Tips on Writing a Successful Grant Proposal

The NEH recently announced deadlines for several digital humanities programs, including the NEH Fellowships at Digital Humanities Centers (Sep. 15), Digital Humanities Start-Up Grants. (Oct. 8), and DFG/NEH Joint Digitization Program Deadline (Oct. 15).  So how do you win one of these grants?  I’ve had the honor and privilege (really, I mean it) of serving on several review panels, which has given me insight into what sets apart excellent proposals.  (Nope, I’m not going to say which panels I served on—let’s say if you won a grant, I was on the panel, and if you didn’t, I wasn’t.)

Before serving on a grant review panel, I sort of pictured it as a smoke-filled room where fat-cats chomping on big cigars exercised all their political might to get pet projects funded.  (OK, not really–but it was mysterious.) But the process is nothing like that—no smoke, no posturing, no arm-wringing.  Instead, the NEH brings together 5 or so experts in the field—often directors of digital humanities centers, faculty who have led digital projects, and others who have both subject knowledge in the humanities and expertise in technology– to evaluate the proposals.  Prior to coming to DC to serve on the panel, the panelists review each proposal and make detailed comments, using the grant guidelines as a rubric.  Panelists rank each proposal either as “excellent,” “very good,” “some merit,” or “not recommended for funding.”  Typically I read each proposal three times: first I give all of the proposals a quick read to get a sense of the whole, then I read more slowly to develop a more detailed understanding of each one, and finally I skim as I write up my comments.  The panel itself typically begins with an NEH official explaining the review process, including the conflict of interest rules.  Then panelists discuss each proposal, beginning with the ones rated most highly.  Each panelist provides his or her initial perspective on the proposal, which is followed by an open, respectful debate about its strengths and weaknesses.  Once the discussion is complete, each panelist offers his or her final ranking of the proposal.  I’m fascinated to hear the different perspectives offered by the other panelists; often I am persuaded to change my rankings based on the discussion.  At the end of an exhilarating and exhausting day, the NEH asks panelists for feedback on the proposal guidelines and the review process, demonstrating their commitment to improvement.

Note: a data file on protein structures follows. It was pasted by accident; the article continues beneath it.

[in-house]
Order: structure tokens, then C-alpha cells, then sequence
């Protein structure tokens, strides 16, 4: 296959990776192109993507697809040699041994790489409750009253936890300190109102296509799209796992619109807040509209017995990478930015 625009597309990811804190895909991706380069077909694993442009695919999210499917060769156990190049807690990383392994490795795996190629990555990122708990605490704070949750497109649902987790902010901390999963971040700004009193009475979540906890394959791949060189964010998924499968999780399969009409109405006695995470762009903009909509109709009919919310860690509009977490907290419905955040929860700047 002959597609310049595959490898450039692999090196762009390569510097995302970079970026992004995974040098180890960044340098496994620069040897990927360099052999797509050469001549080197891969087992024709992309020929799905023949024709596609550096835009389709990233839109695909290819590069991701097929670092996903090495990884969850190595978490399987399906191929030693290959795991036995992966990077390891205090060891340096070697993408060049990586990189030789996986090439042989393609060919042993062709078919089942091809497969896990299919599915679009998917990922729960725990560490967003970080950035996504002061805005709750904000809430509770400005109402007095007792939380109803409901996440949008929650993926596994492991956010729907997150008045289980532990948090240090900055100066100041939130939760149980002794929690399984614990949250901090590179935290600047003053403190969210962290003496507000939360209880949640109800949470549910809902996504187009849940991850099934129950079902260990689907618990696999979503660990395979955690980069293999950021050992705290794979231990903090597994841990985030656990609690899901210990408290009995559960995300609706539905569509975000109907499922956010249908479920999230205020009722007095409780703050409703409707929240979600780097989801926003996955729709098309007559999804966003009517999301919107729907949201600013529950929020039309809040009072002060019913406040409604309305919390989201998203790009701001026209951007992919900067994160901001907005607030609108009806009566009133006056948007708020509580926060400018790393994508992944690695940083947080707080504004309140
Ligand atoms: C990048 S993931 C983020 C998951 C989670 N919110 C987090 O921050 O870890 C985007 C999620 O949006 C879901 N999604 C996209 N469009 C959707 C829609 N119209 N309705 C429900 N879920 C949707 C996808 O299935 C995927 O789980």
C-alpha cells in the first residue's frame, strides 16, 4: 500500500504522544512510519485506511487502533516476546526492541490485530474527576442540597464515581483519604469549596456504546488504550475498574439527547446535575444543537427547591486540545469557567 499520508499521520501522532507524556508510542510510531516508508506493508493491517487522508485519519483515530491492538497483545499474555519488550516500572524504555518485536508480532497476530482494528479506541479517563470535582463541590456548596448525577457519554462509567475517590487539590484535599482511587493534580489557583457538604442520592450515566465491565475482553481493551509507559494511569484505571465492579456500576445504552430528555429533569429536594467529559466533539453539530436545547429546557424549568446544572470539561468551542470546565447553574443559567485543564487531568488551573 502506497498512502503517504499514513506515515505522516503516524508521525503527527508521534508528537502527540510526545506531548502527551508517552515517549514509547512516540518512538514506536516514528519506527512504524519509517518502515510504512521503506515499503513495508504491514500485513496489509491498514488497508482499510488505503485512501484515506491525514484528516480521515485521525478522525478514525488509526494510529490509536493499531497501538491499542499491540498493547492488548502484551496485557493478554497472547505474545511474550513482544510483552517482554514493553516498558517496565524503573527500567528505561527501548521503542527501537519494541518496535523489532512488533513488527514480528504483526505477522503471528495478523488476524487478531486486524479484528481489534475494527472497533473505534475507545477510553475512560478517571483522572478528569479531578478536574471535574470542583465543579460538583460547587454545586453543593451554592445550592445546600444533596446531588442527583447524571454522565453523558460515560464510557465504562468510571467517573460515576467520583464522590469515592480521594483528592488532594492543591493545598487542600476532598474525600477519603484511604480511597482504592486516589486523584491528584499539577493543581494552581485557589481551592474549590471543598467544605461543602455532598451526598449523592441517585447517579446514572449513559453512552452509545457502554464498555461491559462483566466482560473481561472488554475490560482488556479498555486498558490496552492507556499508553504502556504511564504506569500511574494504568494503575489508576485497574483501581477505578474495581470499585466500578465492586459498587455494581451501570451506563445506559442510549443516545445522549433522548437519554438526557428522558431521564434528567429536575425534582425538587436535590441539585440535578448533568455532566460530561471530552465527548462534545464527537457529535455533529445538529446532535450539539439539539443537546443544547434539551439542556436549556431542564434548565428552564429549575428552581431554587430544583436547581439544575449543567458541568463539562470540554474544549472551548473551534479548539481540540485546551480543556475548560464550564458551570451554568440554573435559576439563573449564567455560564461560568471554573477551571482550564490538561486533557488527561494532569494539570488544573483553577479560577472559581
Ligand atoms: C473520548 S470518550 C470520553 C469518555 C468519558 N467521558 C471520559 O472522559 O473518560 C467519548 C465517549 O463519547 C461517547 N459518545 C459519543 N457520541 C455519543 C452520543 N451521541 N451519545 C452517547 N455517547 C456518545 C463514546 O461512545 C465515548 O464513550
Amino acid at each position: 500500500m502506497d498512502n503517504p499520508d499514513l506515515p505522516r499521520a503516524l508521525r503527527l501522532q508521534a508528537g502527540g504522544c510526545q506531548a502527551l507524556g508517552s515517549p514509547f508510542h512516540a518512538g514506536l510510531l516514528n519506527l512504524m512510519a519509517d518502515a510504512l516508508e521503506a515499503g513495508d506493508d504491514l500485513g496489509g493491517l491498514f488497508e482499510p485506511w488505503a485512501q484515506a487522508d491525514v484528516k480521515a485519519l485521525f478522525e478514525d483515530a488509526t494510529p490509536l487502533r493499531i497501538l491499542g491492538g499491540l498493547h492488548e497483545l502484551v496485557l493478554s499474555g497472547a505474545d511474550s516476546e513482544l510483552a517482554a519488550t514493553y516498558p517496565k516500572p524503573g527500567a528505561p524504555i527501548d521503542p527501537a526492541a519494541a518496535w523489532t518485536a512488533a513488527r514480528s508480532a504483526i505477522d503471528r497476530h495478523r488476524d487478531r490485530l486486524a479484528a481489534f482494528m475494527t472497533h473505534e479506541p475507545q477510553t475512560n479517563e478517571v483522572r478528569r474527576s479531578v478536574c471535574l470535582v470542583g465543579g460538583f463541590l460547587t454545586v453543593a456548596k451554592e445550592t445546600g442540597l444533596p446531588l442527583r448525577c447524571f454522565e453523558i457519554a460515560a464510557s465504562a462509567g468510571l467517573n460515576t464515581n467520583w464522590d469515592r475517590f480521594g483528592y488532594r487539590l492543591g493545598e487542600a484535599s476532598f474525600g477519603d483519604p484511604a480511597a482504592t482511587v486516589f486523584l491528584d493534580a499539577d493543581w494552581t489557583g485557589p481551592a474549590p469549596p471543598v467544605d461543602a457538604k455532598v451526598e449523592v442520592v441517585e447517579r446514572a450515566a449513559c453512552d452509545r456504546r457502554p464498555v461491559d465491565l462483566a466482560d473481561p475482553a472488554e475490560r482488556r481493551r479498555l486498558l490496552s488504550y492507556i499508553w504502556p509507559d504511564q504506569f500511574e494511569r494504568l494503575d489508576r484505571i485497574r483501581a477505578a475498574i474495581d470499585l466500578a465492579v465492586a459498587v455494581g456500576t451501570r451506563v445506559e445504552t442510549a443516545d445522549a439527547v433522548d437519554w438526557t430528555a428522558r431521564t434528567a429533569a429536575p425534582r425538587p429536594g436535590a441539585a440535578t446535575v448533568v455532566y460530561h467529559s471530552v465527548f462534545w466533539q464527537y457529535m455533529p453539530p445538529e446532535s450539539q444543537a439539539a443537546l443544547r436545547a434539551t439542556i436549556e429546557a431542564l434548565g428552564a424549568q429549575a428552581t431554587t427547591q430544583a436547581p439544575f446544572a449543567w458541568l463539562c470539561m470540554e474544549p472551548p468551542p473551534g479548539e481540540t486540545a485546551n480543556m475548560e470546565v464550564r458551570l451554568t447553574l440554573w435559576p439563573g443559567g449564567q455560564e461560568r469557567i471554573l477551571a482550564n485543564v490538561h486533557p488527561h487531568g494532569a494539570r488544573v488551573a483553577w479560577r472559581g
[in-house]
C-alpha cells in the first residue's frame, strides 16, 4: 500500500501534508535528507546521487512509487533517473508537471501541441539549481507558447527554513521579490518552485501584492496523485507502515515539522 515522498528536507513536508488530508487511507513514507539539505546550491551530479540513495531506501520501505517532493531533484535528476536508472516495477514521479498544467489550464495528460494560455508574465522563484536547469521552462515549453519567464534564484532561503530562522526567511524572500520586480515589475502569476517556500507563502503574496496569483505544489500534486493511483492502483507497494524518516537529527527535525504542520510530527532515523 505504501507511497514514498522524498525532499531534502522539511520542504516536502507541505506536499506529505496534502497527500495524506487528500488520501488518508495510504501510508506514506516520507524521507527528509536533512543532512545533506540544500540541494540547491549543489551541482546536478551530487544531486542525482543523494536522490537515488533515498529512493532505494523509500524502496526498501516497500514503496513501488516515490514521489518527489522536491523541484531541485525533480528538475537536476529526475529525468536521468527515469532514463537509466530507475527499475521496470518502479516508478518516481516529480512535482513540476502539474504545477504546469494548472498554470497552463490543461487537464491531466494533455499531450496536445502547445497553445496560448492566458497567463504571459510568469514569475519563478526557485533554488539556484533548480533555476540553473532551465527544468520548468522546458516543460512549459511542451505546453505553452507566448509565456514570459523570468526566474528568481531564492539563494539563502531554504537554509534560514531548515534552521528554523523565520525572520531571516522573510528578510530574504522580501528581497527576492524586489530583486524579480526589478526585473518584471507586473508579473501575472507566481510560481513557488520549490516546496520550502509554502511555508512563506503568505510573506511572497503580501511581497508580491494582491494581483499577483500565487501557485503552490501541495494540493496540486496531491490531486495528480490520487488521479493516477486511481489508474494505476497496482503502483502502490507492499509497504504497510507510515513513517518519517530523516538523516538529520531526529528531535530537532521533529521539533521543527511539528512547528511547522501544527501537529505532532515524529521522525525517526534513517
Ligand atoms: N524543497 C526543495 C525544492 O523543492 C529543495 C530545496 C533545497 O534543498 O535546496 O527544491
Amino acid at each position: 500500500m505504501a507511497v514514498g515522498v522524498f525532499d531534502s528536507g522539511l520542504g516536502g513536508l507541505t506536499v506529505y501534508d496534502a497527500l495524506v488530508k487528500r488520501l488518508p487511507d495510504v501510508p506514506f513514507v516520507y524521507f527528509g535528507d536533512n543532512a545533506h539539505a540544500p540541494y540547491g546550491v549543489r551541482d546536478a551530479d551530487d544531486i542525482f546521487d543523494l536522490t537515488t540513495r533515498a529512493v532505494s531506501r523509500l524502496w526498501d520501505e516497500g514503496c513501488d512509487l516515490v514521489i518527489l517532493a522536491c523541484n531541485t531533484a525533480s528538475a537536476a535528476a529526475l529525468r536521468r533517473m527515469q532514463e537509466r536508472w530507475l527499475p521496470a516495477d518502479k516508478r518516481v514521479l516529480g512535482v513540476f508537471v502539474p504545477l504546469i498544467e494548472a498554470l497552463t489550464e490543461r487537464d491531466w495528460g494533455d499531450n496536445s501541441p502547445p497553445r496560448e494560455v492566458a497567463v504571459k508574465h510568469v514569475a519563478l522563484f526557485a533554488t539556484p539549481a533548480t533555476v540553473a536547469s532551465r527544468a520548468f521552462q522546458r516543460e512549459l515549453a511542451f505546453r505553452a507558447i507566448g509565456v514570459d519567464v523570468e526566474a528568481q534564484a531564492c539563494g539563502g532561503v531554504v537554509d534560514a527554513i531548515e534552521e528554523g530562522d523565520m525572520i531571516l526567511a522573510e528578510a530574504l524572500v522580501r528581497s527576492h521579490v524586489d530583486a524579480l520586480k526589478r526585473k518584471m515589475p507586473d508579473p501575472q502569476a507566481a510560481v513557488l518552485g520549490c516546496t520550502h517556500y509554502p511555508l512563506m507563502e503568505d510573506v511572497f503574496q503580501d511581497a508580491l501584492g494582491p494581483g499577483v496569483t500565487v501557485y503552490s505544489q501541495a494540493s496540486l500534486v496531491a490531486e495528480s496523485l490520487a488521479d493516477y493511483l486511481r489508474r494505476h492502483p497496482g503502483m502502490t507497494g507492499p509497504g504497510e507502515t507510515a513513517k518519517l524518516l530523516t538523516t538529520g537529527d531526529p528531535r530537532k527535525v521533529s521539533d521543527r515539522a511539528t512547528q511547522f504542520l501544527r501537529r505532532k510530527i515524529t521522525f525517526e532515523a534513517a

Based on my experience as a reviewer, I think I have insight into what makes a strong proposal.  I should say that I’ve never actually received an NEH grant, so take these suggestions with a grain of salt.

  • If you don’t receive a grant, don’t despair. On the panels on which I’ve served, only about 20% of the proposals get funded, which means that some very strong ones just don’t make it.  But you can always reapply, using the reviewers’ comments to strengthen your proposal.
  • Read the Guidelines: Make sure that your proposed project meets the criteria of the grant program.  Would it be better suited for another grant program?  In your narrative, address explicitly how you meet the review criteria–don’t make the reviewers guess.
  • Make an argument for funding your proposal: Don’t just say what you will do, but why it’s important to do it. What impact will your project have on the field, institution, or community?  How?  How is your proposal innovative?  Strong, relevant letters of support can help you make your argument about the proposal’s significance; it’s impressive when leading scholars testify to a project’s importance, but a stack of weak, generic letters can make a proposal seem, well, desperate.
  • Talk to the Program Officers: They’re there to help.  Often they will review a draft proposal prior to submission, provided that you get it to them at least 6 weeks in advance of the grant deadline.  I’m quite impressed by the staff of the Digital Humanities Office: they’re smart, knowledgeable, energetic, all-around good folks, the kind you would trust to lead one of the most visible funding programs in digital humanities.  In the review panels, they focus not on how weak a proposal is, but how they can help the applicant to make it better.